I am trying to write a Query to find if a string contains part of the value in Column (Not to confuse with the query to find if a column contains part of a string). Say for example I have a column in a table with values ABC,XYZ. If I give search string ABCDEFG then I want the row with ABC to be displayed. If my search string is XYZDSDS then the row with value XYZ should be displayed

  • Please clarify your question and fully describe how it should work with more examples. There are too many unknowns at present. Does your column always contain 3 characters? Can you match anywhere in the match string (not just at the start)? – Turophile Apr 1 '15 at 11:21

The answer would be "use LIKE".

See the documentation: https://dev.mysql.com/doc/refman/5.0/en/string-comparison-functions.html

You can do WHERE 'string' LIKE CONCAT(column , '%')

Thus the query becomes:

select * from t1 where 'ABCDEFG' LIKE CONCAT(column1,'%');

If you need to match anywhere in the string:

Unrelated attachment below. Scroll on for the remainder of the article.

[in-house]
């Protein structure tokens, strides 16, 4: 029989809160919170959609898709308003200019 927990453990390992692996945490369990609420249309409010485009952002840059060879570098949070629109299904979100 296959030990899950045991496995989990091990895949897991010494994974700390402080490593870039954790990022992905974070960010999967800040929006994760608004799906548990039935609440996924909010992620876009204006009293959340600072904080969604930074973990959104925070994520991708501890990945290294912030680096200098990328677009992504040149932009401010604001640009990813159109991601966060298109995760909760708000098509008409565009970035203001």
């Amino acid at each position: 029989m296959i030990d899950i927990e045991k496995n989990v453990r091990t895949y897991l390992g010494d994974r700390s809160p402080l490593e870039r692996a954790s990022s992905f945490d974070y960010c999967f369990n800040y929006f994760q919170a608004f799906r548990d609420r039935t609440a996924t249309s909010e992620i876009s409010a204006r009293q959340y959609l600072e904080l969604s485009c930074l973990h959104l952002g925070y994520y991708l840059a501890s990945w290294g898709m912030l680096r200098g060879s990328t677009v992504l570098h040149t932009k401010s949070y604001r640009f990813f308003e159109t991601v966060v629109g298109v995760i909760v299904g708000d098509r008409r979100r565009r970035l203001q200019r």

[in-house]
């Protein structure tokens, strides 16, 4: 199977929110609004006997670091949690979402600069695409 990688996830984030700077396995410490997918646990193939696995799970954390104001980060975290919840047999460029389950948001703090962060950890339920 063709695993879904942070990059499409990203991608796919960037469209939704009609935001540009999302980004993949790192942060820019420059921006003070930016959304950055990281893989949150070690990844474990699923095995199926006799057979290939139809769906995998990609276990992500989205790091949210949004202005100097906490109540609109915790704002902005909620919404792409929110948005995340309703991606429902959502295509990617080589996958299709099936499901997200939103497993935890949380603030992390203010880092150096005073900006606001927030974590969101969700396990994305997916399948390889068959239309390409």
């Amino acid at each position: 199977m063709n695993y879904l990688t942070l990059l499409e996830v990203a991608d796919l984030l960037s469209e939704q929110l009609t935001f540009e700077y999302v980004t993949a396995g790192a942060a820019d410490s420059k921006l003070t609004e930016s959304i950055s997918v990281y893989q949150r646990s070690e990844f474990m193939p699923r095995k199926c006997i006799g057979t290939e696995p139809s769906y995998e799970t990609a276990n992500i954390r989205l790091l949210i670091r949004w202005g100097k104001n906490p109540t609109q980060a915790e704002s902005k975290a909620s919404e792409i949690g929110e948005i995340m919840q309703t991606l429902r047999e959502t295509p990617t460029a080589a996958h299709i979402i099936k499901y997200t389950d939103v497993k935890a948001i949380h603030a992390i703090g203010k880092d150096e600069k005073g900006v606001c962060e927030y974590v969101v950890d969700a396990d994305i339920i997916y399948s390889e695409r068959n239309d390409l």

select * from t1 where 'ABCDEFG' LIKE CONCAT('%',column1,'%');

Here you can see it working in a fiddle: http://sqlfiddle.com/#!9/d1596/4

  • 2
    This should the correct answer – besimple Jan 21 '16 at 8:48
Select * from table where @param like '%' + col + '%'
  • 1
    Thanks. It helps. Just a small modification. Select * from table where @param like '%' || col || '%' – user2354254 Apr 1 '15 at 11:20
  • If my answer helped you, please upvote and select it as the correct answer. – Aheho Apr 1 '15 at 11:23
  • This didn't work for me. The correct answer is Turophile's – besimple Jan 21 '16 at 8:48
  • This didn't work for me also. When the answer needs modification why have you makred it as accepted answer @user2354254. – userab Mar 3 '17 at 6:45

First, you appear to be storing lists of things in a column. This is the wrong approach to storing values in the database. You should have a junction table, with one row per entity and value -- that is, a separate row for ABC and XYZ in your example. SQL has a great data structure for storing lists. It is called a "table", not a "string".

If you are stuck with such a format and using MySQL, there is a function that can help:

where find_in_set('ABC', col)

MySQL treats a comma delimited string as a "set" and offers this function. However, this function cannot use indexes, so it is not particularly efficient. Did I mention that you should use a junction table instead?

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